Landlord/Tenant Disputes

Landlords and tenants both have legal rights, and both landlords and tenants must adhere to the conditions of their rental contract or lease agreement. When these conditions are breached, it is wise to reach out to a Fort Lauderdale landlord/tenant dispute attorney for expert legal advice.


A landlord/tenant dispute can be avoided with open dialogue and communication and with both landlords and tenants knowing their rights and responsibilities. Either party should try to not assign blame and instead focus on negotiating to reach a solution.


A landlord/tenant dispute often can become contested since the tenant depends on a place to live and the landlord depends on that rental income. However, they both share a mutual interest in the tenant staying in the house and that can be beneficial when trying to reach an agreement between the two parties.

Landlord And Tenant Rights

A tenant has the right of private and peaceful possession of the dwelling, business or property. A tenant is also required to maintain the property in good condition and needs to pay the agreed upon rent and security deposit and do so on time. A tenant does have the right to move based on agreement or non-agreement in place and in some situations, the tenant may even withhold rent or terminate the lease.


A landlord is required to rent out a dwelling that is fit to be lived or worked in. The property is required to have working heating, plumbing, be structurally sound, needs to be free of pests, and have reasonable security–including functioning doors and windows with the ability to lock. A landlord must also comply with the local building, health, and safety codes. If there are repairs necessary to make the dwelling fit for living, the landlord must pay for repairs. A landlord cannot deny housing or property rental or unfairly treat a potential tenant because of unlawful discrimination. In specific situations, some tenants may be locked out, evicted,or personal/business property is seized.


Eviction is often the most commonly contested landlord/tenant dispute in the state of Florida. Florida law is strict and only allows for landlords to evict tenants for very specific reasons such as non-payment of rent and breaking terms in the lease.

Landlords also have the option to sue tenants who refuse to leave when they receive an eviction notice. If the tenant has not fixed the problem in the time permitted, the landlord may file a complaint and that tenant can be sued.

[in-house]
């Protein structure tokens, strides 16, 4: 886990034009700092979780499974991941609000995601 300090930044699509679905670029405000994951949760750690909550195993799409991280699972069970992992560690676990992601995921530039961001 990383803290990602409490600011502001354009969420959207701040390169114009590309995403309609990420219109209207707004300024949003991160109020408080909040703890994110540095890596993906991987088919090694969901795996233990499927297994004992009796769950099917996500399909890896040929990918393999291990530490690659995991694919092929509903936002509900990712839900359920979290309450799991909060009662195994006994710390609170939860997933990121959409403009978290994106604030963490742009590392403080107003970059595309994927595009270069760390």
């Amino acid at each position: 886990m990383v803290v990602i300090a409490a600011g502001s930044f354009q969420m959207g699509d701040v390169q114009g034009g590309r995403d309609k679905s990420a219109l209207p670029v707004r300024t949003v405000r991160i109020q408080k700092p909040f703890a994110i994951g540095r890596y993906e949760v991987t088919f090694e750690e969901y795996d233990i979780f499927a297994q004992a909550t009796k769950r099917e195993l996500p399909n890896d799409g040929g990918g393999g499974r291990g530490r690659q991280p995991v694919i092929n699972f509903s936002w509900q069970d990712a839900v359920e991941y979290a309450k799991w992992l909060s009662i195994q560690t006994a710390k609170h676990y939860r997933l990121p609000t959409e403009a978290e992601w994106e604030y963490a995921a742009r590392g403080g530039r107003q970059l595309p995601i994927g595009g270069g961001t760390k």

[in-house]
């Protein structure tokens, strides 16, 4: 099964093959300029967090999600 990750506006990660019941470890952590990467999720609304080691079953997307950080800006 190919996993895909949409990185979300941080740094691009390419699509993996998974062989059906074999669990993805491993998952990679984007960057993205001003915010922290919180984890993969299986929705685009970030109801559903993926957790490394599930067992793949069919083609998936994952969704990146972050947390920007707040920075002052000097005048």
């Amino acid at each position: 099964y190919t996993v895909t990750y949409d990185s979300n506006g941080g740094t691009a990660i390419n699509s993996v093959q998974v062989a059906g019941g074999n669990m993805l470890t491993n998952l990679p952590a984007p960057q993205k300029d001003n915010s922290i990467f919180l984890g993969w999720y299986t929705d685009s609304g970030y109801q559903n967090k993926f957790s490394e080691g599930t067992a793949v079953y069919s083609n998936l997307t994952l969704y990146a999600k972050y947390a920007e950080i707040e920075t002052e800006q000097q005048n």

Whether you are a tenant who has been sued or a landlord who plans to take legal action, you need the help of a tenant/landlord disputes lawyer.


Typically, commercial leases are prepared by lawyers, but residential leases are prepared by landlords, management companies and realtors. A tenant may want to seek legal help to find out what their rights are when their landlord refuses to make repairs or has committed an unlawful act such as sexual harassment, discrimination, or the tenant has been sued in an unlawful detainer action. The tenant may also want to speak with an expert attorney before signing a lease.

A landlord may want to consult with an attorney to discuss what specific lease terms mean for the landlord and to seek out available remedies for a problematic tenant, if an issue arises.

Landlord/Tenant Disputes Lawyer

Landlord/tenant law in Florida varies in residential and commercial leases. When a landlord/tenant dispute does arise, it may be possible for it to be resolved with just a simple letter written by a landlord/tenant dispute lawyer, and sometimes litigation may be required. In either case, it is always best to resolve these disputes with the help of a knowledgeable landlord/tenant dispute lawyer. It is important to consult an attorney if you have a legal matter concerning a landlord/tenant dispute or rental law issue that can’t be resolved between the two parties.

The lawyers at Magnolia Law can help with the following matters:

  • Lease drafting & negotiation
  • Repairs
  • Evictions
  • Failure to pay rent
  • Issues with property upkeep
  • Abandonment
  • Ground leases
  • Discriminatory practices
  • Implied warranty of habitability issues
  • Quiet enjoyment claims
  • Security deposit claims
  • Subleases